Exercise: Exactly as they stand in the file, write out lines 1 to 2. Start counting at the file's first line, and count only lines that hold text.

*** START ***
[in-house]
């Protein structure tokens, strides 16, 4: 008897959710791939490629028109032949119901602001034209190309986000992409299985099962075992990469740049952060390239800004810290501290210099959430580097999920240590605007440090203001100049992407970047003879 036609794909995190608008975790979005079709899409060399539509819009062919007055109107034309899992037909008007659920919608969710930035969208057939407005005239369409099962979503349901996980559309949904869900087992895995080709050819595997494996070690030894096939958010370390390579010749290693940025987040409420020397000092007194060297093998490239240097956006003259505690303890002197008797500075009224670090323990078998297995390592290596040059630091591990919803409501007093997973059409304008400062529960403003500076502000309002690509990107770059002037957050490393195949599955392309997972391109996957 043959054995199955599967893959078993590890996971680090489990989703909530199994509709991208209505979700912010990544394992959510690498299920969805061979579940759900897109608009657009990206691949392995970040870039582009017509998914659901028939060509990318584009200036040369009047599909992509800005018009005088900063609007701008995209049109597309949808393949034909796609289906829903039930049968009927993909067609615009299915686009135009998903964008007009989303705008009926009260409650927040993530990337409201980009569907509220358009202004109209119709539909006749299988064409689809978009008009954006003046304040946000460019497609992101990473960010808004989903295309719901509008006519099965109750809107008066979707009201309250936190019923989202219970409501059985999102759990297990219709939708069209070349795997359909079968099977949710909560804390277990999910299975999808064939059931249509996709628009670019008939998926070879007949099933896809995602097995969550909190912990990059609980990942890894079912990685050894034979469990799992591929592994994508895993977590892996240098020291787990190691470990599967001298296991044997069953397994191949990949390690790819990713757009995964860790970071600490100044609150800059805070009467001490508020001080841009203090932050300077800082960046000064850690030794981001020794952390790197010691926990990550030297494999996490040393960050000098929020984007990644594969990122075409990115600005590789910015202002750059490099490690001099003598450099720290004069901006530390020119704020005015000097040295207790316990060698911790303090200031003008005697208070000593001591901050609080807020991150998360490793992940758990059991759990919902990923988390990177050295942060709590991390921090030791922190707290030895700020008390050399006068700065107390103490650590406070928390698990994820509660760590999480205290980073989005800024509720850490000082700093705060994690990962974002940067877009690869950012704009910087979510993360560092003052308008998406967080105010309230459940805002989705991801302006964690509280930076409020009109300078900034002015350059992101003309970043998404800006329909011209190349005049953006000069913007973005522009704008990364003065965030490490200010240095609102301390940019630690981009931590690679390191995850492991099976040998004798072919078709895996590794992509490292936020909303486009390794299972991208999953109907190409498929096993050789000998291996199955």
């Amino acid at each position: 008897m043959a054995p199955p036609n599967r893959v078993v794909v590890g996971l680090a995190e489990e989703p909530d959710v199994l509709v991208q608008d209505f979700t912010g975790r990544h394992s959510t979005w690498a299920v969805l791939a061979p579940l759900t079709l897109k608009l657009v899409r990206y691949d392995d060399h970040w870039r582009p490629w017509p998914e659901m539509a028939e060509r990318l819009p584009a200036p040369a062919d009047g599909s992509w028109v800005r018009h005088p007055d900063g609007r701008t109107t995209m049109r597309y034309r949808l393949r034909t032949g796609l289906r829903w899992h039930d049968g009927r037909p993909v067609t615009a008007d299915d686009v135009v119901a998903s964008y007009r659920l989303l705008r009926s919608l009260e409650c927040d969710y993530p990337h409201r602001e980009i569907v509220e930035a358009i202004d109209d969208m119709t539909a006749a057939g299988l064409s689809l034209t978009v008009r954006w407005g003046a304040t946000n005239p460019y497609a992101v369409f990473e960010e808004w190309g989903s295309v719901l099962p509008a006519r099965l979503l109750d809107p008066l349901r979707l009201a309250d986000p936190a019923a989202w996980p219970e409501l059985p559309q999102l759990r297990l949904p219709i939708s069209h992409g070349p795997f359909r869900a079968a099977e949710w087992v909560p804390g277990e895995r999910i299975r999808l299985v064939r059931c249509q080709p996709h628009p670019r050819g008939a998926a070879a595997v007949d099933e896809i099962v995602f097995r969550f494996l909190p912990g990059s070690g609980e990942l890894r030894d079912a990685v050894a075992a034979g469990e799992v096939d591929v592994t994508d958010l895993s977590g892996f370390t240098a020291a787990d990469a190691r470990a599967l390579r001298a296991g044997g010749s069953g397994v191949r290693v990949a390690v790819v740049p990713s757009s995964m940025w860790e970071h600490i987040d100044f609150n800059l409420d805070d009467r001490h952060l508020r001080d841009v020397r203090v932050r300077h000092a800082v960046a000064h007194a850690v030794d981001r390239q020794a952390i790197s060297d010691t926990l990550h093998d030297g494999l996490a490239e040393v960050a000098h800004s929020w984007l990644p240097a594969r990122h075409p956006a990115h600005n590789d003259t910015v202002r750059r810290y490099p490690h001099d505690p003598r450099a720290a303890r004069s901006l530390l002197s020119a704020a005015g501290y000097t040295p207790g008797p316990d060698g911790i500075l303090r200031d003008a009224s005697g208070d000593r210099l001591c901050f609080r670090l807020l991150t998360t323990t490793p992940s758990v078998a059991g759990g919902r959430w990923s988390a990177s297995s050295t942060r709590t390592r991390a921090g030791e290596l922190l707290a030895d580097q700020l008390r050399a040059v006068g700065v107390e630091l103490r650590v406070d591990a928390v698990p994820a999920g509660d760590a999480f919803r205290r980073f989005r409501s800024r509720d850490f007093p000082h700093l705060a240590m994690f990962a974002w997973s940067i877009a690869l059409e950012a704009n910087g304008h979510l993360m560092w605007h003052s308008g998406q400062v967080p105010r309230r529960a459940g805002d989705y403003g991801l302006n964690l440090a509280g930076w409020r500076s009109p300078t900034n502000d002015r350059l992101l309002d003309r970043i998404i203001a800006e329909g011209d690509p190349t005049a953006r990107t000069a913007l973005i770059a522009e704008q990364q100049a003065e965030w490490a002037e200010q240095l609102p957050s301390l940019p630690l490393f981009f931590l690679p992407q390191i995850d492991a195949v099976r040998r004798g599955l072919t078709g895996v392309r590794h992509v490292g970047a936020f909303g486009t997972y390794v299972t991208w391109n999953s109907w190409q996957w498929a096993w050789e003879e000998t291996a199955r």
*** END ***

[in-house]
């Protein structure tokens, strides 16, 4: 008897959710791939490629028109032949119901602001034209190309986000992409299985099962075992990469740049952060390239800004810290501290210099959430580097999920240590605007440090203001100049992407970047003879 036609794909995190608008975790979005079709899409060399539509819009062919007055109107034309899992037909008007659920919608969710930035969208057939407005005239369409099962979503349901996980559309949904869900087992895995080709050819595997494996070690030894096939958010370390390579010749290693940025987040409420020397000092007194060297093998490239240097956006003259505690303890002197008797500075009224670090323990078998297995390592290596040059630091591990919803409501007093997973059409304008400062529960403003500076502000309002690509990107770059002037957050490393195949599955392309997972391109996957 043959054995199955599967893959078993590890996971680090489990989703909530199994509709991208209505979700912010990544394992959510690498299920969805061979579940759900897109608009657009990206691949392995970040870039582009017509998914659901028939060509990318584009200036040369009047599909992509800005018009005088900063609007701008995209049109597309949808393949034909796609289906829903039930049968009927993909067609615009299915686009135009998903964008007009989303705008009926009260409650927040993530990337409201980009569907509220358009202004109209119709539909006749299988064409689809978009008009954006003046304040946000460019497609992101990473960010808004989903295309719901509008006519099965109750809107008066979707009201309250936190019923989202219970409501059985999102759990297990219709939708069209070349795997359909079968099977949710909560804390277990999910299975999808064939059931249509996709628009670019008939998926070879007949099933896809995602097995969550909190912990990059609980990942890894079912990685050894034979469990799992591929592994994508895993977590892996240098020291787990190691470990599967001298296991044997069953397994191949990949390690790819990713757009995964860790970071600490100044609150800059805070009467001490508020001080841009203090932050300077800082960046000064850690030794981001020794952390790197010691926990990550030297494999996490040393960050000098929020984007990644594969990122075409990115600005590789910015202002750059490099490690001099003598450099720290004069901006530390020119704020005015000097040295207790316990060698911790303090200031003008005697208070000593001591901050609080807020991150998360490793992940758990059991759990919902990923988390990177050295942060709590991390921090030791922190707290030895700020008390050399006068700065107390103490650590406070928390698990994820509660760590999480205290980073989005800024509720850490000082700093705060994690990962974002940067877009690869950012704009910087979510993360560092003052308008998406967080105010309230459940805002989705991801302006964690509280930076409020009109300078900034002015350059992101003309970043998404800006329909011209190349005049953006000069913007973005522009704008990364003065965030490490200010240095609102301390940019630690981009931590690679390191995850492991099976040998004798072919078709895996590794992509490292936020909303486009390794299972991208999953109907190409498929096993050789000998291996199955």